Cut out activism, minister tells students
Australian school children are planning to walk out of class to demand federal government action on climate change
A senior federal government minister has condemned a protest planned by Australian school children, saying they are only going to learn how to join the dole queue.
Thousands of Australian school children are planning to walk out of class to demand federal government action on climate change. The ‘Strike 4 Climate Action’ will involve children in capital cities and 20 regional centres such as Ballarat and Newcastle.
The strike, inspired by a 15-year-old Swedish school girl’s activism, is expected to gather hundreds of students in Sydney’s Martin Place on Friday at noon to kick off the national protest action.
But Resources Minister Matt Canavan said he wants kids in school learning about how to build mines, do geology and how to drill for oil and gas “which is one of the most remarkable science exploits in the world”.
“These are the type of things that excite young children and we should be great at as a nation,” he told 2GB on Friday.
“Taking off school and protesting? You don’t learn anything from that.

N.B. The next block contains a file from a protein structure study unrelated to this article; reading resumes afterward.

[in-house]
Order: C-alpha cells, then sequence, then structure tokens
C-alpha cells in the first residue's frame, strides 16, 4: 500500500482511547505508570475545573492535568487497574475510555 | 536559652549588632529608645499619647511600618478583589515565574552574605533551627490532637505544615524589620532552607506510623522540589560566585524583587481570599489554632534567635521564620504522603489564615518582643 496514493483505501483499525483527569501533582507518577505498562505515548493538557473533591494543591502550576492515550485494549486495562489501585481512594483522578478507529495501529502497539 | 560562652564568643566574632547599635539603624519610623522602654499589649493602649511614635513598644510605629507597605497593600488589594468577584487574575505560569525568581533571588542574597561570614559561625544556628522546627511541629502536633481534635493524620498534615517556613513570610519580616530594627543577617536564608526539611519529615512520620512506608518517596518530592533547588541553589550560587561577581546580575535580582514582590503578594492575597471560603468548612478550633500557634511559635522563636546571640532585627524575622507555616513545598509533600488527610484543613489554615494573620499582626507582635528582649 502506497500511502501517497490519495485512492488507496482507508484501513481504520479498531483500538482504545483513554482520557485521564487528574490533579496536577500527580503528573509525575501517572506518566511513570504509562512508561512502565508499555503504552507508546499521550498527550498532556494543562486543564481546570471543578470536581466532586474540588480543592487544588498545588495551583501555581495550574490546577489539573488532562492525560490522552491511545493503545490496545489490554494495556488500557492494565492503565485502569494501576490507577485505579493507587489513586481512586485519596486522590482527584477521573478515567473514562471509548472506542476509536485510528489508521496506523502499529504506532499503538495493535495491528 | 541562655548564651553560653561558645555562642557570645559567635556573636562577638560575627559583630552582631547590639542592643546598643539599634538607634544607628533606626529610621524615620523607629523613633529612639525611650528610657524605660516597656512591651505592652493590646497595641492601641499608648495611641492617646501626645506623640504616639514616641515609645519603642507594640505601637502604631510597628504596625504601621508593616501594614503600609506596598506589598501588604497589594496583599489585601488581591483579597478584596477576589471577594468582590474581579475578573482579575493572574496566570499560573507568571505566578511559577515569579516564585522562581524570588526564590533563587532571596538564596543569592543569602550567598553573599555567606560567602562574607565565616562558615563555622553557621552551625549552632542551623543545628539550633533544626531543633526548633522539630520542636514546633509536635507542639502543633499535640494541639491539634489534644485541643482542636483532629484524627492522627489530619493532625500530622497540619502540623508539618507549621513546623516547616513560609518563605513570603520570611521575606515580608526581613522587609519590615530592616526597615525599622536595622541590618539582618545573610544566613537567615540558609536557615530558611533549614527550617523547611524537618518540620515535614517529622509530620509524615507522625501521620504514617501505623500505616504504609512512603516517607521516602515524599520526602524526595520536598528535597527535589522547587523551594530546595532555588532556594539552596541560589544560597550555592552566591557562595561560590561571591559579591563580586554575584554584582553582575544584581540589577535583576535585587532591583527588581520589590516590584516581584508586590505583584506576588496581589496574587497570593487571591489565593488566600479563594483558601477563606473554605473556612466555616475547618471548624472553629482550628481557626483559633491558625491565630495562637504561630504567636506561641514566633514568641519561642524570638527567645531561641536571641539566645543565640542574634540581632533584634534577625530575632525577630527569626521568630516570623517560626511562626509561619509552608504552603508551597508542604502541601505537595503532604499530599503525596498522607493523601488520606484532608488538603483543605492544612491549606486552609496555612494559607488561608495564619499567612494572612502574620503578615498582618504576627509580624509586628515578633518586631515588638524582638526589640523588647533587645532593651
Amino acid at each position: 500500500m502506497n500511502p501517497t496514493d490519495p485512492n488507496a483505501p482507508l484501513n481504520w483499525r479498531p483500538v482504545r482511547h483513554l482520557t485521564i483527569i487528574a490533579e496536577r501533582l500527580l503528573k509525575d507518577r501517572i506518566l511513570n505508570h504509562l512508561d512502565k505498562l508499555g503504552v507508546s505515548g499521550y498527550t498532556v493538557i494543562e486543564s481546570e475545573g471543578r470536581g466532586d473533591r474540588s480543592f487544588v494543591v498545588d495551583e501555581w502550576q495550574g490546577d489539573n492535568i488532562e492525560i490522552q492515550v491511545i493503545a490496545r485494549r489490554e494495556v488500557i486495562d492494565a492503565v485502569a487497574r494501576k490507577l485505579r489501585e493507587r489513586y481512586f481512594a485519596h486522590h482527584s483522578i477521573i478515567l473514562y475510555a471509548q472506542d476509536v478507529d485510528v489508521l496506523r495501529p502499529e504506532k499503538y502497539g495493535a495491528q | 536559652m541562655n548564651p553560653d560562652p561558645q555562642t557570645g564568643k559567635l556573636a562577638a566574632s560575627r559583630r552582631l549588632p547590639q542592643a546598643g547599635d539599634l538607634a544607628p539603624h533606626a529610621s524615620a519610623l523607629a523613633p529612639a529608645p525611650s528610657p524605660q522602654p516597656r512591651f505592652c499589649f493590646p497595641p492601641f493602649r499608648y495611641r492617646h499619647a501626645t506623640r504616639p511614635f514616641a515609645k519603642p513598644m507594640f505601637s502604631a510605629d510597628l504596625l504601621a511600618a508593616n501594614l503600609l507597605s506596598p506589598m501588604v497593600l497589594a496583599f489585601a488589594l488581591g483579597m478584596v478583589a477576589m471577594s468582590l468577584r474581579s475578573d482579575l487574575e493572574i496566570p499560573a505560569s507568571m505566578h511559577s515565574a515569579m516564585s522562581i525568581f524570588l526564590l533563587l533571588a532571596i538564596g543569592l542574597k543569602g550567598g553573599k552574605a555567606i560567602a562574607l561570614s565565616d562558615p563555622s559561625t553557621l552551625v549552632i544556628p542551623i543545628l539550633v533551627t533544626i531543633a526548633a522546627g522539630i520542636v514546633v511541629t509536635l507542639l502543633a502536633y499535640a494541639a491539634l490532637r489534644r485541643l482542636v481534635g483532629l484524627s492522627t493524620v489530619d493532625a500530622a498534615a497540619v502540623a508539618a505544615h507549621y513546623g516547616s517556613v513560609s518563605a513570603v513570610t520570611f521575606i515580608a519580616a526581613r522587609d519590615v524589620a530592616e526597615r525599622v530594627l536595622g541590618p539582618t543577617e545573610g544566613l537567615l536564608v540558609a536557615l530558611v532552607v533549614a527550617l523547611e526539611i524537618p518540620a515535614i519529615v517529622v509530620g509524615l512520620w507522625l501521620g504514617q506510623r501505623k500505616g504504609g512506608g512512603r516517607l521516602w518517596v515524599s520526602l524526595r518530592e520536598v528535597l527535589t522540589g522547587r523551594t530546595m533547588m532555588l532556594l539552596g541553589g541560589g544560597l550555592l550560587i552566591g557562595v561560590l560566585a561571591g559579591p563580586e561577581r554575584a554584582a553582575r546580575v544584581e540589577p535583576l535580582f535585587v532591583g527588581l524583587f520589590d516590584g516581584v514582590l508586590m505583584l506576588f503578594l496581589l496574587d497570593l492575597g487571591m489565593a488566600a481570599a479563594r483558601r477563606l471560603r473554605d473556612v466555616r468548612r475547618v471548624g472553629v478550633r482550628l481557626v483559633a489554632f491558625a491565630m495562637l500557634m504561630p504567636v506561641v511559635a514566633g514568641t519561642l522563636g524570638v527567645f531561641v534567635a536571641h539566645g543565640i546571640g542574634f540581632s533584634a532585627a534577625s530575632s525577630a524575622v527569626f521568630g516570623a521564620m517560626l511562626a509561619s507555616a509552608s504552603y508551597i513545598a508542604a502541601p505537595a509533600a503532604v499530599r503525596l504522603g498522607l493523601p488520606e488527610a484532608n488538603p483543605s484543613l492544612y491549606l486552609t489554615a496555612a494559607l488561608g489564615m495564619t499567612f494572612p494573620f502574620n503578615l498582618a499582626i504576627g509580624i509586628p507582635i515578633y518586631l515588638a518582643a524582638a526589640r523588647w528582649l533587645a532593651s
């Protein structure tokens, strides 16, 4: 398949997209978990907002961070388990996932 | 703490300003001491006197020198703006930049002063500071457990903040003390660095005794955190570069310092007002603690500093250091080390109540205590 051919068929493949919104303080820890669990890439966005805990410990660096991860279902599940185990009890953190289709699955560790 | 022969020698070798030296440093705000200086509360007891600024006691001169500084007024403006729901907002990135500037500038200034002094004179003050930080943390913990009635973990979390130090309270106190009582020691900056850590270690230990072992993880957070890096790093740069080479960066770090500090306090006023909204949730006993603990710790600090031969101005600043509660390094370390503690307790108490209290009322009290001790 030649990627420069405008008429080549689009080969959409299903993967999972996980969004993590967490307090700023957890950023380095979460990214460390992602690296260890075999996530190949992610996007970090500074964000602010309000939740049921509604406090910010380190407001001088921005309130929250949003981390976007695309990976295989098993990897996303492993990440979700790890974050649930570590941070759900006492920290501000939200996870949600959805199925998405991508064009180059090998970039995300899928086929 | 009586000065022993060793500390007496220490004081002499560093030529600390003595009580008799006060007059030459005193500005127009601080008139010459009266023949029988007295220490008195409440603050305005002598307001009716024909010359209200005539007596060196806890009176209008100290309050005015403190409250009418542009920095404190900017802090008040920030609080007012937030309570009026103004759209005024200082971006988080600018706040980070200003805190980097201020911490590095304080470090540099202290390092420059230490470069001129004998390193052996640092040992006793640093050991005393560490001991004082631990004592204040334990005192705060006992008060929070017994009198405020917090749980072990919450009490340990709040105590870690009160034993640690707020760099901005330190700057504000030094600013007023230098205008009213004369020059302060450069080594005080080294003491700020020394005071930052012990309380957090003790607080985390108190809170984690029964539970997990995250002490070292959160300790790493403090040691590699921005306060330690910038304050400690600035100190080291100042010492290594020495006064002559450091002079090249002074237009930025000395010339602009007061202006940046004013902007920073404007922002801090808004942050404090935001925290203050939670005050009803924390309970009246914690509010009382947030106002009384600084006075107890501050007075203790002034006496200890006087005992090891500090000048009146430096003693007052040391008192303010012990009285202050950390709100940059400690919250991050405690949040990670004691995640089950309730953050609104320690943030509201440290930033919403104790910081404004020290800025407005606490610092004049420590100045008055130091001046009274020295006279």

“The best thing you’ll learn about going to a protest is how to join the dole queue. Because that’s what your future life will look like, up in a line asking for a handout, not actually taking charge for your life and getting a real job.”
Prime Minister Scott Morrison earlier this week said the nation needed “more learning in schools and less activism”.
Sydney student Jean Hinchliffe said her generation’s future was on the line.
“We are sick of those in power failing to stop the climate crisis,” the 14-year-old said in a statement.
“We are striking to tell our politicians to stop all new coal and gas projects and take immediate action to move Australia to 100 per cent renewable energy.”
The rally is inspired by Greta Thunberg, who went on strike on September, ahead of Sweden’s national election, demanding the country’s leader to do something about climate change.